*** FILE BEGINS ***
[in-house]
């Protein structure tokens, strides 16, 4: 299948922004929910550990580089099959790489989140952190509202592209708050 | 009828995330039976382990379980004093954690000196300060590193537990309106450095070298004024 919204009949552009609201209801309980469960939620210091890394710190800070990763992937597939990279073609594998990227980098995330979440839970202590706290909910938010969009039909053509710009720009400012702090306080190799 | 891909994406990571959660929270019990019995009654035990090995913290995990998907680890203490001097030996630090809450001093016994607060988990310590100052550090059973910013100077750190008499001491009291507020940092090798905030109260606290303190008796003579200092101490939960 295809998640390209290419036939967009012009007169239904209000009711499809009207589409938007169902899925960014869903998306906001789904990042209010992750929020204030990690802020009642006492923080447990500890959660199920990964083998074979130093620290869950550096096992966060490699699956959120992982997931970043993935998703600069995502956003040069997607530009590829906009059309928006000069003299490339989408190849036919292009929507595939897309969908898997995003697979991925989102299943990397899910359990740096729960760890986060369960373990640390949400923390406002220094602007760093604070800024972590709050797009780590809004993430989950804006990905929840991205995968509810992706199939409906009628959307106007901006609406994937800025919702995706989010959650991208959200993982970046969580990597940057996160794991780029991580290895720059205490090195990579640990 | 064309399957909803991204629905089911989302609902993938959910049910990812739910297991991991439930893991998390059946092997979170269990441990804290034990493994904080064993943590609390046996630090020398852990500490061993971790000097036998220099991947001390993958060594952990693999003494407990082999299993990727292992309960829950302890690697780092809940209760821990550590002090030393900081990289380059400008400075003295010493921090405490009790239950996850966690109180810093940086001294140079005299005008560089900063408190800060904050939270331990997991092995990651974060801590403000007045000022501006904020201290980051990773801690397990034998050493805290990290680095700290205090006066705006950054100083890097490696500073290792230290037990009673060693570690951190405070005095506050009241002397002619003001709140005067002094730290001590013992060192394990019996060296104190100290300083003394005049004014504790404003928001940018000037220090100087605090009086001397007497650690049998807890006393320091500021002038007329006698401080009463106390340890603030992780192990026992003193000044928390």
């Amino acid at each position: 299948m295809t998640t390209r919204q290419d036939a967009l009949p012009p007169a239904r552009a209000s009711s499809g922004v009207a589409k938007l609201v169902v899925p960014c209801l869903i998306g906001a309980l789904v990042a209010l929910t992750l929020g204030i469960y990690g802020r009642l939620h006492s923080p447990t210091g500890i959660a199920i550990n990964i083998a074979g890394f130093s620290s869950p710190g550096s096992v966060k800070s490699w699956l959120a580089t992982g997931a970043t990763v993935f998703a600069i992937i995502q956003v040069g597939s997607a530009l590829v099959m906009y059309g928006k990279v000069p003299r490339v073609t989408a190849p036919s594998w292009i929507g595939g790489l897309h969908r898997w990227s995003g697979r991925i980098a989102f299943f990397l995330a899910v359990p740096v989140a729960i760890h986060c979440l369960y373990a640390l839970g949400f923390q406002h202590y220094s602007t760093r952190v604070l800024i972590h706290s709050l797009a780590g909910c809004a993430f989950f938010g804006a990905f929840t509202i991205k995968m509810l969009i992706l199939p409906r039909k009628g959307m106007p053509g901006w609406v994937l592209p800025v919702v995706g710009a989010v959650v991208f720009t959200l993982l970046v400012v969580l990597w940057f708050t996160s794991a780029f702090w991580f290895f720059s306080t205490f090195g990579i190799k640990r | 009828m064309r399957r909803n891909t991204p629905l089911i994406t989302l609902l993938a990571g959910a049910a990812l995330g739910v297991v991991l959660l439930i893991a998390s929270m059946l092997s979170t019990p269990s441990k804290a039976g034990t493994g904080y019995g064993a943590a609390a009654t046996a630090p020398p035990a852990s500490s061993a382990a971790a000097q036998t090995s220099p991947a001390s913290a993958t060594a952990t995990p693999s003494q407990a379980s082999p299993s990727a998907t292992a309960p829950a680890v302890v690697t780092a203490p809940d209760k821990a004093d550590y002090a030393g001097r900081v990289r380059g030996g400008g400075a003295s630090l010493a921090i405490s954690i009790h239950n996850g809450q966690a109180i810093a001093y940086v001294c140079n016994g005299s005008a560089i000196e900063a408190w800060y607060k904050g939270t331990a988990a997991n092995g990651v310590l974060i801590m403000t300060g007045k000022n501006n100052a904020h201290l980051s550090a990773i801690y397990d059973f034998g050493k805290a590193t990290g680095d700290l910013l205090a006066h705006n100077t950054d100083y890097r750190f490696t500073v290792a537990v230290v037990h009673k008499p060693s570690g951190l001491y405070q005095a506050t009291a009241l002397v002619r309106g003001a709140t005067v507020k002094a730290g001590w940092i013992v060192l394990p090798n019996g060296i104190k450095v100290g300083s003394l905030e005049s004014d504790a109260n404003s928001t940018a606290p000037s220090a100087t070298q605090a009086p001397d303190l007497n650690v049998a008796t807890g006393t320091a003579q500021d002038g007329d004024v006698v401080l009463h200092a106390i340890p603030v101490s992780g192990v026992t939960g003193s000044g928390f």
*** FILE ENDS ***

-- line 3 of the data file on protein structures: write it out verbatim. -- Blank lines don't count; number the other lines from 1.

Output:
């Amino acid at each position: 299948m295809t998640t390209r919204q290419d036939a967009l009949p012009p007169a239904r552009a209000s009711s499809g922004v009207a589409k938007l609201v169902v899925p960014c209801l869903i998306g906001a309980l789904v990042a209010l929910t992750l929020g204030i469960y990690g802020r009642l939620h006492s923080p447990t210091g500890i959660a199920i550990n990964i083998a074979g890394f130093s620290s869950p710190g550096s096992v966060k800070s490699w699956l959120a580089t992982g997931a970043t990763v993935f998703a600069i992937i995502q956003v040069g597939s997607a530009l590829v099959m906009y059309g928006k990279v000069p003299r490339v073609t989408a190849p036919s594998w292009i929507g595939g790489l897309h969908r898997w990227s995003g697979r991925i980098a989102f299943f990397l995330a899910v359990p740096v989140a729960i760890h986060c979440l369960y373990a640390l839970g949400f923390q406002h202590y220094s602007t760093r952190v604070l800024i972590h706290s709050l797009a780590g909910c809004a993430f989950f938010g804006a990905f929840t509202i991205k995968m509810l969009i992706l199939p409906r039909k009628g959307m106007p053509g901006w609406v994937l592209p800025v919702v995706g710009a989010v959650v991208f720009t959200l993982l970046v400012v969580l990597w940057f708050t996160s794991a780029f702090w991580f290895f720059s306080t205490f090195g990579i190799k640990r | 009828m064309r399957r909803n891909t991204p629905l089911i994406t989302l609902l993938a990571g959910a049910a990812l995330g739910v297991v991991l959660l439930i893991a998390s929270m059946l092997s979170t019990p269990s441990k804290a039976g034990t493994g904080y019995g064993a943590a609390a009654t046996a630090p020398p035990a852990s500490s061993a382990a971790a000097q036998t090995s220099p991947a001390s913290a993958t060594a952990t995990p693999s003494q407990a379980s082999p299993s990727a998907t292992a309960p829950a680890v302890v690697t780092a203490p809940d209760k821990a004093d550590y002090a030393g001097r900081v990289r380059g030996g400008g400075a003295s630090l010493a921090i405490s954690i009790h239950n996850g809450q966690a109180i810093a001093y940086v001294c140079n016994g005299s005008a560089i000196e900063a408190w800060y607060k904050g939270t331990a988990a997991n092995g990651v310590l974060i801590m403000t300060g007045k000022n501006n100052a904020h201290l980051s550090a990773i801690y397990d059973f034998g050493k805290a590193t990290g680095d700290l910013l205090a006066h705006n100077t950054d100083y890097r750190f490696t500073v290792a537990v230290v037990h009673k008499p060693s570690g951190l001491y405070q005095a506050t009291a009241l002397v002619r309106g003001a709140t005067v507020k002094a730290g001590w940092i013992v060192l394990p090798n019996g060296i104190k450095v100290g300083s003394l905030e005049s004014d504790a109260n404003s928001t940018a606290p000037s220090a100087t070298q605090a009086p001397d303190l007497n650690v049998a008796t807890g006393t320091a003579q500021d002038g007329d004024v006698v401080l009463h200092a106390i340890p603030v101490s992780g192990v026992t939960g003193s000044g928390f």